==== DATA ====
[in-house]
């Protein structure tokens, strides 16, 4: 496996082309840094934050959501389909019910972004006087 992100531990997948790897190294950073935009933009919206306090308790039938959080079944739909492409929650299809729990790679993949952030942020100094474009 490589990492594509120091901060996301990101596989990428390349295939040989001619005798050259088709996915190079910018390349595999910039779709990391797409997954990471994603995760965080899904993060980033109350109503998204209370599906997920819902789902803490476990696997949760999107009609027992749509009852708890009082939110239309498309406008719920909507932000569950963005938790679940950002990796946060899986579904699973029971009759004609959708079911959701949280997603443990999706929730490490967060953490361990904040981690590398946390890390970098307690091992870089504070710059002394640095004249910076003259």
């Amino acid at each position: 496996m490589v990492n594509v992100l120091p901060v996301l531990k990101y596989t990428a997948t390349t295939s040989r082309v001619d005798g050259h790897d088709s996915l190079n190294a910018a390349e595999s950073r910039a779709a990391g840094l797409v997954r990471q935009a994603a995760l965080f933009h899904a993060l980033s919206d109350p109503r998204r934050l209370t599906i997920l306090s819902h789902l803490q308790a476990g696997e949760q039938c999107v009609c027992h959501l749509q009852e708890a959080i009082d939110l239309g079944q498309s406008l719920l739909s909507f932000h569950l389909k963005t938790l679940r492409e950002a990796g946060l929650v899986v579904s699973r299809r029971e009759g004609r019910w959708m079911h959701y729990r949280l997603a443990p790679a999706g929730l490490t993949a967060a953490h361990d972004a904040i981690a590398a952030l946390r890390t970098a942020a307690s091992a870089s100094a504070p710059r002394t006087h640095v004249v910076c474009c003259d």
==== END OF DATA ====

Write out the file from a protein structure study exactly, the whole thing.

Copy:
[in-house]
């Protein structure tokens, strides 16, 4: 496996082309840094934050959501389909019910972004006087 992100531990997948790897190294950073935009933009919206306090308790039938959080079944739909492409929650299809729990790679993949952030942020100094474009 490589990492594509120091901060996301990101596989990428390349295939040989001619005798050259088709996915190079910018390349595999910039779709990391797409997954990471994603995760965080899904993060980033109350109503998204209370599906997920819902789902803490476990696997949760999107009609027992749509009852708890009082939110239309498309406008719920909507932000569950963005938790679940950002990796946060899986579904699973029971009759004609959708079911959701949280997603443990999706929730490490967060953490361990904040981690590398946390890390970098307690091992870089504070710059002394640095004249910076003259």
């Amino acid at each position: 496996m490589v990492n594509v992100l120091p901060v996301l531990k990101y596989t990428a997948t390349t295939s040989r082309v001619d005798g050259h790897d088709s996915l190079n190294a910018a390349e595999s950073r910039a779709a990391g840094l797409v997954r990471q935009a994603a995760l965080f933009h899904a993060l980033s919206d109350p109503r998204r934050l209370t599906i997920l306090s819902h789902l803490q308790a476990g696997e949760q039938c999107v009609c027992h959501l749509q009852e708890a959080i009082d939110l239309g079944q498309s406008l719920l739909s909507f932000h569950l389909k963005t938790l679940r492409e950002a990796g946060l929650v899986v579904s699973r299809r029971e009759g004609r019910w959708m079911h959701y729990r949280l997603a443990p790679a999706g929730l490490t993949a967060a953490h361990d972004a904040i981690a590398a952030l946390r890390t970098a942020a307690s091992a870089s100094a504070p710059r002394t006087h640095v004249v910076c474009c003259d």